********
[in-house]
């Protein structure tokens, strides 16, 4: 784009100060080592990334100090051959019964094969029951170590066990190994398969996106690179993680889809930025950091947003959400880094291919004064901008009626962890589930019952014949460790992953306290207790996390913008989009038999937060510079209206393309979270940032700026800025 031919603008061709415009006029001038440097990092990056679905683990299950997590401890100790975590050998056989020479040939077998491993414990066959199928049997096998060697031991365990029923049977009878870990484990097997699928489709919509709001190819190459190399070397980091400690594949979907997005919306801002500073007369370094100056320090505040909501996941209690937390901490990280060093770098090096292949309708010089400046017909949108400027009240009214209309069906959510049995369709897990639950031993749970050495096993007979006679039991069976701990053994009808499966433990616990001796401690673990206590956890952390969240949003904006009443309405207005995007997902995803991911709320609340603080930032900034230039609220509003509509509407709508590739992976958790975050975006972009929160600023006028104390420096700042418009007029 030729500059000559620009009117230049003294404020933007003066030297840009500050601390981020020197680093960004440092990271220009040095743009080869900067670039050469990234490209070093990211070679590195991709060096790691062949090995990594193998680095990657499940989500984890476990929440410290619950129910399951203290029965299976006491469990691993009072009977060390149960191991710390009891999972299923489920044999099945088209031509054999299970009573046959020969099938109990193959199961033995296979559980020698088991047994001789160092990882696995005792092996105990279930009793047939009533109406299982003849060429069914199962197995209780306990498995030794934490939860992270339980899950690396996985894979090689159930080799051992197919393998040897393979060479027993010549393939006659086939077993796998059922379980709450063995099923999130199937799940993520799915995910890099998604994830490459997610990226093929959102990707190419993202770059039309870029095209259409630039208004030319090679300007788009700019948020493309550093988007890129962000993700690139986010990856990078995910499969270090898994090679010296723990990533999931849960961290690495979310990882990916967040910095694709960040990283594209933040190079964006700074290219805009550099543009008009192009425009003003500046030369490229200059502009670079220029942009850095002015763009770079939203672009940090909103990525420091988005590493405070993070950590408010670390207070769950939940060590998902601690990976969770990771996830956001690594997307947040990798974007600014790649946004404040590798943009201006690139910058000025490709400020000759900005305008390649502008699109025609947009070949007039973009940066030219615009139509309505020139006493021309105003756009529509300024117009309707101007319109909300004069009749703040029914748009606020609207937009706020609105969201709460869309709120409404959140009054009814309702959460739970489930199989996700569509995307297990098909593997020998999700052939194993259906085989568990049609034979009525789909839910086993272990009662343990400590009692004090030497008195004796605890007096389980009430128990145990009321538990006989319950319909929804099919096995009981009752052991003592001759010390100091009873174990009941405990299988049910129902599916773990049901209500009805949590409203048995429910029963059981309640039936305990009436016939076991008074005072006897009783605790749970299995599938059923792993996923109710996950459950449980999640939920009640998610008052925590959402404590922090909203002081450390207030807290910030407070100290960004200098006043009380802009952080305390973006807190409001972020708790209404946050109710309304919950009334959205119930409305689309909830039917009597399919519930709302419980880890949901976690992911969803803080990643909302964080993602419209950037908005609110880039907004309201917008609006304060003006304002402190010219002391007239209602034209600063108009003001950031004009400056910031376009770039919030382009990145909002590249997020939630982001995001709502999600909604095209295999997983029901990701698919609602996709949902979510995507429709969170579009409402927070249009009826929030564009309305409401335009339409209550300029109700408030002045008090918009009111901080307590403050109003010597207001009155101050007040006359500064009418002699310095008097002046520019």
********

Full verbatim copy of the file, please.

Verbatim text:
[in-house]
């Protein structure tokens, strides 16, 4: 784009100060080592990334100090051959019964094969029951170590066990190994398969996106690179993680889809930025950091947003959400880094291919004064901008009626962890589930019952014949460790992953306290207790996390913008989009038999937060510079209206393309979270940032700026800025 031919603008061709415009006029001038440097990092990056679905683990299950997590401890100790975590050998056989020479040939077998491993414990066959199928049997096998060697031991365990029923049977009878870990484990097997699928489709919509709001190819190459190399070397980091400690594949979907997005919306801002500073007369370094100056320090505040909501996941209690937390901490990280060093770098090096292949309708010089400046017909949108400027009240009214209309069906959510049995369709897990639950031993749970050495096993007979006679039991069976701990053994009808499966433990616990001796401690673990206590956890952390969240949003904006009443309405207005995007997902995803991911709320609340603080930032900034230039609220509003509509509407709508590739992976958790975050975006972009929160600023006028104390420096700042418009007029 030729500059000559620009009117230049003294404020933007003066030297840009500050601390981020020197680093960004440092990271220009040095743009080869900067670039050469990234490209070093990211070679590195991709060096790691062949090995990594193998680095990657499940989500984890476990929440410290619950129910399951203290029965299976006491469990691993009072009977060390149960191991710390009891999972299923489920044999099945088209031509054999299970009573046959020969099938109990193959199961033995296979559980020698088991047994001789160092990882696995005792092996105990279930009793047939009533109406299982003849060429069914199962197995209780306990498995030794934490939860992270339980899950690396996985894979090689159930080799051992197919393998040897393979060479027993010549393939006659086939077993796998059922379980709450063995099923999130199937799940993520799915995910890099998604994830490459997610990226093929959102990707190419993202770059039309870029095209259409630039208004030319090679300007788009700019948020493309550093988007890129962000993700690139986010990856990078995910499969270090898994090679010296723990990533999931849960961290690495979310990882990916967040910095694709960040990283594209933040190079964006700074290219805009550099543009008009192009425009003003500046030369490229200059502009670079220029942009850095002015763009770079939203672009940090909103990525420091988005590493405070993070950590408010670390207070769950939940060590998902601690990976969770990771996830956001690594997307947040990798974007600014790649946004404040590798943009201006690139910058000025490709400020000759900005305008390649502008699109025609947009070949007039973009940066030219615009139509309505020139006493021309105003756009529509300024117009309707101007319109909300004069009749703040029914748009606020609207937009706020609105969201709460869309709120409404959140009054009814309702959460739970489930199989996700569509995307297990098909593997020998999700052939194993259906085989568990049609034979009525789909839910086993272990009662343990400590009692004090030497008195004796605890007096389980009430128990145990009321538990006989319950319909929804099919096995009981009752052991003592001759010390100091009873174990009941405990299988049910129902599916773990049901209500009805949590409203048995429910029963059981309640039936305990009436016939076991008074005072006897009783605790749970299995599938059923792993996923109710996950459950449980999640939920009640998610008052925590959402404590922090909203002081450390207030807290910030407070100290960004200098006043009380802009952080305390973006807190409001972020708790209404946050109710309304919950009334959205119930409305689309909830039917009597399919519930709302419980880890949901976690992911969803803080990643909302964080993602419209950037908005609110880039907004309201917008609006304060003006304002402190010219002391007239209602034209600063108009003001950031004009400056910031376009770039919030382009990145909002590249997020939630982001995001709502999600909604095209295999997983029901990701698919609602996709949902979510995507429709969170579009409402927070249009009826929030564009309305409401335009339409209550300029109700408030002045008090918009009111901080307590403050109003010597207001009155101050007040006359500064009418002699310095008097002046520019």